Virginia GOP Lawmaker Used Campaign Funds To Attend ‘Stop The Steal’ Rally

Virginia state Sen. Amanda Chase (R), a candidate for governor, calls herself “Trump in heels.”
Virginia state Sen. Amanda Chase (R) has protested what she sees as the state GOP's efforts to block her path to the Republican gubernatorial nomination.
Virginia state Sen. Amanda Chase (R) has protested what she sees as the state GOP's efforts to block her path to the Republican gubernatorial nomination.
Bill O'Leary/The Washington Post/Getty Images

The campaign of Virginia state Sen. Amanda Chase, a Republican seeking her party’s nomination for governor, spent hundreds of dollars in campaign funds for a Washington hotel stay and parking the night after the Jan. 6 riot at the U.S. Capitol.

Chase appears to have used the funds, at least in part, to attend the “Stop the Steal” rally earlier in the day when then-President Donald Trump encouraged his supporters to march on the Capitol in protest of an election that he and Chase claimed was stolen.

Chase, who embraces the nickname “Trump in heels,” used $389.68 in campaign money to book a room for the night of Jan. 6 at the Hyatt Place in Washington right next to the National Mall, according to her latest campaign spending disclosure. She also spent $40 on parking at the hotel.

HuffPost reached out to Chase’s campaign to inquire about the purpose of her spending and whether she considered attending the rally part of her campaign expenses. The campaign did not immediately respond to the request for comment.

“Amanda Chase’s campaign donors deserve to know that they bankrolled her participation in the January 6 insurrection rally,” Zach Hudson, a spokesperson for Democratic super PAC American Bridge, said in a statement. “Republicans like Amanda Chase tried to violently overturn a presidential election and her potential election as Virginia Governor is yet another threat to our democracy.”

Unlike many other Republicans who disputed the election results, Chase refused to apologize for the actions of her fellow marchers, many of whom subsequently stormed the Capitol building and attacked police officers.

In a Facebook video she posted hours after the riot, she both suggested that left-wing agitators were responsible for the trouble and that if conservatives had been involved in the violence, it was out of a justified sense of desperation.

“When you give them no other options, when you cheat them of their elections, when you take away their constitutional rights and freedoms, you’re backing patriots like myself into a corner,” Chase said. “We would like to have a peaceful [resolution] to the events of today, but as you can see … we’ve had enough.”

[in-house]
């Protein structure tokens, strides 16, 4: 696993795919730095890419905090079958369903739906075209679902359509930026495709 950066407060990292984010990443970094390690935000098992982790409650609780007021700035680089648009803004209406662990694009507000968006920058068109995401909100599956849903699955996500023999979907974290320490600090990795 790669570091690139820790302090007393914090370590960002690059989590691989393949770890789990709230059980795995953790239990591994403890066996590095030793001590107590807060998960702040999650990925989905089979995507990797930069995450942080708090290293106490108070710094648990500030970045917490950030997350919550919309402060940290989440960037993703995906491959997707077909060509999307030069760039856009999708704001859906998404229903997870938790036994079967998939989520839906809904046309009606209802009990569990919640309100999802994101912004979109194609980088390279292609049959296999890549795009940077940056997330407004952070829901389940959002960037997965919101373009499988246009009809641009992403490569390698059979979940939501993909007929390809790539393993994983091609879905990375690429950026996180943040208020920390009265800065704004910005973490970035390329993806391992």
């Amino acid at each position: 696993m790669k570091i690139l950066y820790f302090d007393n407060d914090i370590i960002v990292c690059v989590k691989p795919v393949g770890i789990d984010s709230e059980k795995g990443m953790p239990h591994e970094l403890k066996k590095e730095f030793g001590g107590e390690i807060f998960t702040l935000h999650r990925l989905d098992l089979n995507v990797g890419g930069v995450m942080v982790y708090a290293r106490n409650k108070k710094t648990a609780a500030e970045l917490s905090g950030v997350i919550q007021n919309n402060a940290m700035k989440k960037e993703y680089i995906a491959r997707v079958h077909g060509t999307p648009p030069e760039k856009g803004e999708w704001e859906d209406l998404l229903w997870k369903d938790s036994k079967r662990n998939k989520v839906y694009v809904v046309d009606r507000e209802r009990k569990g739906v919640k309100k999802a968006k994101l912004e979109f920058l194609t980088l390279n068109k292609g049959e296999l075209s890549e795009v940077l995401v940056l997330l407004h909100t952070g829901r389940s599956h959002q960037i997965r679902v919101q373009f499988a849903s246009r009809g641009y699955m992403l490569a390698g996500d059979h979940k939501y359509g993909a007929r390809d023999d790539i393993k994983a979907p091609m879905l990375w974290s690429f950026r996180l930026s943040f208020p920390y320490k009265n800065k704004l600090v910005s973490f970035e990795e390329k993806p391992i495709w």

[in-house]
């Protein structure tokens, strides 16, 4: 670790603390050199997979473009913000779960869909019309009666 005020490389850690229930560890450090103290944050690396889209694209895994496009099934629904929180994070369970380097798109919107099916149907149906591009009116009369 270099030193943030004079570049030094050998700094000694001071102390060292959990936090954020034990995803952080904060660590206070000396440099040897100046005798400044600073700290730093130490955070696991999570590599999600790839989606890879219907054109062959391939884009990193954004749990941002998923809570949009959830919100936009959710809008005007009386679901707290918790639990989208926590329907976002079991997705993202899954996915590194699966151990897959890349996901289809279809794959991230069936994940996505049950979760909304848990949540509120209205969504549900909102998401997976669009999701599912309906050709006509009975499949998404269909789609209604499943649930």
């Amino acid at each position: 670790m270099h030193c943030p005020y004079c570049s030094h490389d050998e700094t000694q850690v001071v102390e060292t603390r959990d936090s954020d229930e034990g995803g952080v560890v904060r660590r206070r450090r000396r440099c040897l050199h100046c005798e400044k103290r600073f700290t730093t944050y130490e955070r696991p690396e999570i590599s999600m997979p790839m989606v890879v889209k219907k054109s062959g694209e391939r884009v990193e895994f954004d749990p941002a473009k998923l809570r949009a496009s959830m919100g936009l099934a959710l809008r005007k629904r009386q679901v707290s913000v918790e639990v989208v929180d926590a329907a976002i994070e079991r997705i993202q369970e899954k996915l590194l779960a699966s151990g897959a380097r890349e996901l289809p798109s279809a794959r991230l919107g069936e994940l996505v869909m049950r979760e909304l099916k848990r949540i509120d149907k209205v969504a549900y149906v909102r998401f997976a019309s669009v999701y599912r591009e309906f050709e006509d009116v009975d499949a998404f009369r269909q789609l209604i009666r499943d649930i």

Facebook subsequently suspended Chase’s state senate account for two months.

Virginia Democrats have seized on Chase’s rhetoric to raise the stakes ahead of a November election in which they hope to maintain control of the governor’s mansion.

Chase’s campaign web site features a photo of her autographing an assault rifle and boasts that she is the “strongest voice for our small businesses, the leading champion for our 2nd Amendment, a strong advocate for Pro-Life, leader for our family values and a fighter against the socialist agenda going after our Liberties and Constitutional Freedoms.”

But Virginia Republicans will not select their gubernatorial nominee through a traditional primary, as Democrats plan to do.

Instead, party activists can become delegates to a state convention on May 8 where a smaller group of politically active Republicans and insiders will select the party’s nominee for governor.

Establishment Republicans hoped to use the convention to block a candidate like Chase from securing the nomination, but in a nod to activists, they agreed to make the process more open than initially planned. The party is set to allow convention voting at 37 locations across the state and permit ranked-choice voting, though participants will still have to be nominated to become delegates by local party committees.

Chase’s more mainstream conservative rivals are former state House Speaker Kirk Cox, entrepreneur Pete Snyder, investor Glenn Youngkin, nonprofit executive Peter Doran, Army Col. Sergio de la Peña, and retired sheriff Octavia Johnson.

Chase has threatened to run as an independent in protest of the party-convention nominating process.

Go To Homepage

Popular in the Community